The ‘agree with, have a strong liking for’ sense of cotton to overlaps some with the ‘be attracted to’ sense of cater to; note the catering-to-ideas examples above. But in other examples, the semantic fit is less good; the cater examples have no visible attraction to negation (as cotton does); and there’s no visible Southern connection for the cater examples. So while cotton to might have facilitated the development of cater to, it seems unlikely that new uses of cater to are eggcornish confusions.

5. More cater developments. I reported to ADS-L on 5/29/09 that I had heard, on a “youth radio” program about political activism by high schoolers, something like:

It depends on who you are catering towards [in your demonstrations and political speech]. If you are catering towards the governor, or the …

Two things here: cater towards rather than cater to; and the sense of the combination.

Cater towards (or cater toward) rather than cater to (not with specific reference to supplying food) is moderately common, though very much dwarfed by cater to. Two representative cites with towards, two with toward:

Nationwide Health Properties (NHP): NHP owns skilled nursing, senior housing and long term care properties catering towards the elderly. (link)

A nice, small grocery store catering towards the Hispanic population, this is a great place to go if you live near one. (link)

Campus recreation offers many opportunities for teambuilding initiatives, catering toward campus groups, corporate outings, school groups and more! (link)

A long list of vendors, activities and entertainment catering toward women will be featured. (link)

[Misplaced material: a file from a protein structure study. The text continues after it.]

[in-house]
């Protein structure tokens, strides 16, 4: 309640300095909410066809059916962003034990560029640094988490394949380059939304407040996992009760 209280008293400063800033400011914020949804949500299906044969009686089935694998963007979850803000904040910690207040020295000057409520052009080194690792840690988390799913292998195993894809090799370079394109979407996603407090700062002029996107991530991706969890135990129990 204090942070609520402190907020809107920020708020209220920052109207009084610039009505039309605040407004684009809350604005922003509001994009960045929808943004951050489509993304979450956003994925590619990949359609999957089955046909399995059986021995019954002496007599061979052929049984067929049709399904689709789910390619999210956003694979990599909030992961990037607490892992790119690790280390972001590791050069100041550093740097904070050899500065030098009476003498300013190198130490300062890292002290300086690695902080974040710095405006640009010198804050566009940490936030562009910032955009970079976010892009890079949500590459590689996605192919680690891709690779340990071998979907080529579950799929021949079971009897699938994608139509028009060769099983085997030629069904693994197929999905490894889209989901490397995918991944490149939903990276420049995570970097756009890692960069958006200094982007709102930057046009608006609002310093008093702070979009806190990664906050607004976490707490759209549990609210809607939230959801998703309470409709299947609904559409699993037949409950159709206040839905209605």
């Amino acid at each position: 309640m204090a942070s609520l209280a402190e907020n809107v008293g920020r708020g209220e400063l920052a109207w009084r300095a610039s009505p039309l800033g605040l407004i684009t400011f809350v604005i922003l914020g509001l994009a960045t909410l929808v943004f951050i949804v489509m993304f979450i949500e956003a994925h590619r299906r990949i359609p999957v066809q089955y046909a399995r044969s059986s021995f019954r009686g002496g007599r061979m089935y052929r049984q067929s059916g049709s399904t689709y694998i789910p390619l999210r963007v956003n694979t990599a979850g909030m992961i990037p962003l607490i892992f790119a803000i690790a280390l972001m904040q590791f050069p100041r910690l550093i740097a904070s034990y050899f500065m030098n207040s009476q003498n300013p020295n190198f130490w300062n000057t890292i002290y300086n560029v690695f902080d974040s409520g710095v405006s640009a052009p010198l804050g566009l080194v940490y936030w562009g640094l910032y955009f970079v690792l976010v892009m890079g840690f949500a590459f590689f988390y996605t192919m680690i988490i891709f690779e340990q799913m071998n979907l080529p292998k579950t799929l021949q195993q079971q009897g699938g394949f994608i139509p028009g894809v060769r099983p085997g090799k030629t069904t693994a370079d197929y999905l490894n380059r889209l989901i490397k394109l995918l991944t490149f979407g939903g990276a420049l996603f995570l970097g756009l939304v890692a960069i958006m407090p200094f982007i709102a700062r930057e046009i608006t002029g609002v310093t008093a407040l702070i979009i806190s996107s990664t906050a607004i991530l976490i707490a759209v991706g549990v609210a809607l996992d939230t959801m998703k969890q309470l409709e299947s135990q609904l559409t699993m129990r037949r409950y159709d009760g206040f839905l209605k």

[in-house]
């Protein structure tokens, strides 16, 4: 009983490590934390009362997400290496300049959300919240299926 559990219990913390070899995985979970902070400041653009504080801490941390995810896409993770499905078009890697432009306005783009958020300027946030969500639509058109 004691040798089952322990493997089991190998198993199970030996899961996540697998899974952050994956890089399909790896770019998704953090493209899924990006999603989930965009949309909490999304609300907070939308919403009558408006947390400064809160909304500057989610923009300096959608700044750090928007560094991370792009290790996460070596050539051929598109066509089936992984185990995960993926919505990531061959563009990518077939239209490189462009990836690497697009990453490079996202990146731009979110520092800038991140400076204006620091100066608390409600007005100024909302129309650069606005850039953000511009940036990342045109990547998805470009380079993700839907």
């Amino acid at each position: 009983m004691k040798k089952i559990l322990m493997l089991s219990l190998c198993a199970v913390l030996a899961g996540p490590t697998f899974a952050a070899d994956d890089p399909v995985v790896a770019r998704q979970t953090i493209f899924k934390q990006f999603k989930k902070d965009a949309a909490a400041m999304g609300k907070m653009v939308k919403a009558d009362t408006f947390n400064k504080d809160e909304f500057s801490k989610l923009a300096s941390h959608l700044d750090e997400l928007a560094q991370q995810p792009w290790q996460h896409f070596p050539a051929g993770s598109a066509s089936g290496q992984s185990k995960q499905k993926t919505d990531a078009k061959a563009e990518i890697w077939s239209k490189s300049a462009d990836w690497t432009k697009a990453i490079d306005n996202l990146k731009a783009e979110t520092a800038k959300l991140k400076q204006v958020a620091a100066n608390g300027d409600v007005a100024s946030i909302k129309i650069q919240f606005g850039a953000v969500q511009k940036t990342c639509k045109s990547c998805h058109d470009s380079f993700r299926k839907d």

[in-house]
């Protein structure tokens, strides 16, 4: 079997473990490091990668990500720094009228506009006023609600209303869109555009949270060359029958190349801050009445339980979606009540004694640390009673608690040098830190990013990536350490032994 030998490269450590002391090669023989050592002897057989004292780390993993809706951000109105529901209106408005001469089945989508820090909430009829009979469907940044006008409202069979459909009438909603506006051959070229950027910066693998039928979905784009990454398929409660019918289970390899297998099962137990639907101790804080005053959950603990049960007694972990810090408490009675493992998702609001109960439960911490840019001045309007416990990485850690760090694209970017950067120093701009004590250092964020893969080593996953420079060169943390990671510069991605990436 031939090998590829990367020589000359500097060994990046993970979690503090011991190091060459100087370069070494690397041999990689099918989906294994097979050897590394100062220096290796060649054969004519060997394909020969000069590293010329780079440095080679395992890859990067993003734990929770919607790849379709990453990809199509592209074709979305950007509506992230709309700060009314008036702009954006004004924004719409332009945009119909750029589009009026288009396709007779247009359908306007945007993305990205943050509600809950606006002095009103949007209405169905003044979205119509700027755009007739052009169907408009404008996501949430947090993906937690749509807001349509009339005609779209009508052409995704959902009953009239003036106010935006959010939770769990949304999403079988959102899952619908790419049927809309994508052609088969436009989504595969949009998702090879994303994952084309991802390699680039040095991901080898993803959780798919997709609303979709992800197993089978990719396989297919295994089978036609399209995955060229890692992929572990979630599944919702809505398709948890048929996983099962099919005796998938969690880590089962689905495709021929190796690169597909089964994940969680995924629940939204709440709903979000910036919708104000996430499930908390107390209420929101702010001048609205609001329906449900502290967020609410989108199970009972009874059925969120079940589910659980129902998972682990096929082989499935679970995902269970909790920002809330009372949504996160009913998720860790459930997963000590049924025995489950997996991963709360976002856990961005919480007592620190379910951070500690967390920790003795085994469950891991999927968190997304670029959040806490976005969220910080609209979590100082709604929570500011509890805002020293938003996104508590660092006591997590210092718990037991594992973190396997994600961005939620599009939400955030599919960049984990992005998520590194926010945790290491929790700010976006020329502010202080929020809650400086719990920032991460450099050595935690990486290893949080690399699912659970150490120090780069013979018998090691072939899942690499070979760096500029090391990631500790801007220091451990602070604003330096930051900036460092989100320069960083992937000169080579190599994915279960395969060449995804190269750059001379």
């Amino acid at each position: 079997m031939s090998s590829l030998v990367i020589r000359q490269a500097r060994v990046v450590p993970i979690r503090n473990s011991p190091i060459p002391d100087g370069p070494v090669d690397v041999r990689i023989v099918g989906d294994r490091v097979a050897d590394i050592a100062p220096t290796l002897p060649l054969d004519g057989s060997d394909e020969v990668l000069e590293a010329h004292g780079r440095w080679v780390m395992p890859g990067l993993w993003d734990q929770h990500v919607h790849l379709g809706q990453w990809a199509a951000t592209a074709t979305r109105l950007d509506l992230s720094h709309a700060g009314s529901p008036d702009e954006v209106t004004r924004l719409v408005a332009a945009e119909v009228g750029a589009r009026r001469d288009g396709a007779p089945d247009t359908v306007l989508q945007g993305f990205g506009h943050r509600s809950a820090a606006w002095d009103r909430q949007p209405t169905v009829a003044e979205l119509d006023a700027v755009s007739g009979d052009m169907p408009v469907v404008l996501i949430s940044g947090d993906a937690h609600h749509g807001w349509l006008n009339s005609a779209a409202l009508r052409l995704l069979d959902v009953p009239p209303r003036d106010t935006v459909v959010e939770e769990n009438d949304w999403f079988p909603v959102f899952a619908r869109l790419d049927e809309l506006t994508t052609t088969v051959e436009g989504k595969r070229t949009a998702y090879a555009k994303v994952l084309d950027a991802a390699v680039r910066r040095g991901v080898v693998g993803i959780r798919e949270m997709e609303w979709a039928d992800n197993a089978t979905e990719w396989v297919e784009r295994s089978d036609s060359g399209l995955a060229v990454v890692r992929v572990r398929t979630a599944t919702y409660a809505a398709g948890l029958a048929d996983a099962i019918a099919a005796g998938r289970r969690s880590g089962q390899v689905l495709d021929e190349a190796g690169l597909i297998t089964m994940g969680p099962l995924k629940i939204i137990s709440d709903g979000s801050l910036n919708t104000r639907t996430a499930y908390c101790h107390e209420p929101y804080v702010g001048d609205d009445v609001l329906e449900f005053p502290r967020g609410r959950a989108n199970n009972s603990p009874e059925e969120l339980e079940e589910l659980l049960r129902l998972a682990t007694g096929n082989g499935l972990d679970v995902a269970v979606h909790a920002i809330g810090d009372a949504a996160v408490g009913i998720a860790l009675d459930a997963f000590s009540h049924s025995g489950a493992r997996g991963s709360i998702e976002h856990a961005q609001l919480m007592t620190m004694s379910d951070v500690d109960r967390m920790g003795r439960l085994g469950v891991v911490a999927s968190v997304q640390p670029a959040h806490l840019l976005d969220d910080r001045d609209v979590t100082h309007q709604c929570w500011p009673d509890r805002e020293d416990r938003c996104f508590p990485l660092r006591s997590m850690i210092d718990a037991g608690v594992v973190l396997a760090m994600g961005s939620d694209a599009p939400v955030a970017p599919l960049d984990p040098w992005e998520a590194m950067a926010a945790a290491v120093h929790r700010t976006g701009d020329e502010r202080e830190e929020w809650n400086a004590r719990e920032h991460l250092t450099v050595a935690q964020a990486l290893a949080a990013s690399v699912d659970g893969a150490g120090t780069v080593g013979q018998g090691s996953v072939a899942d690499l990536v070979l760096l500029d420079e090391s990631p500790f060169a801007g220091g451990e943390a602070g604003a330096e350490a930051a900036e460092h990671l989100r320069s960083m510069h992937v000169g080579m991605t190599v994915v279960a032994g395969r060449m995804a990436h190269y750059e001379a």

A number of verbs selecting the P to have toward(s) as an alternative. Pander, for instance:

He [Mitt Romney] knows the Tea Party brand of crazy would never win a national election so he tries to pander towards whatever group he’s speaking to that day. (link)

As Twitter continues to pander toward the average Internet user, the service becomes increasingly hostile to its long-standing early adopter base. (link)

(Like cater, pander originally selected for rather than to.)

And, for that matter, don’t cotton to has occasional alternatives don’t cotton toward(s).

The circumstances in which V + toward(s) is an alternative to V + to deserve further study.

Back to cater in the youth radio quote, which has an extended sense of the verb, something like ‘address, direct oneself to, direct towards’. Three examples:

For the past four years I have been teaching English to Spanish learners. During this time and to some degree without really realising it, I have also been refining the vowel sounds in my drilling voice to those that I feel are most suited for their voices (not their ears).  In a sense, I have been catering towards the sound of my students‚ natural L2 accents rather than the sound of any native L1 English accent. (link)

Gopher Girl Virtual Assistance has launched a new website catering towards mutual marketing for small business owners. (link)

For example, if you have a web site catering towards Bollywood films, and you notice a strong contingent of users hailing from the Middle East, it might prove profitable to translate your pages into Arabic for that demographic to use if they wish to purchase films from your web site. In addition, for a web site catering towards sports, if you notice a particular demographic from a city or state not covered on your pages, you might consider adding coverage to keep that population coming back to your site. (link)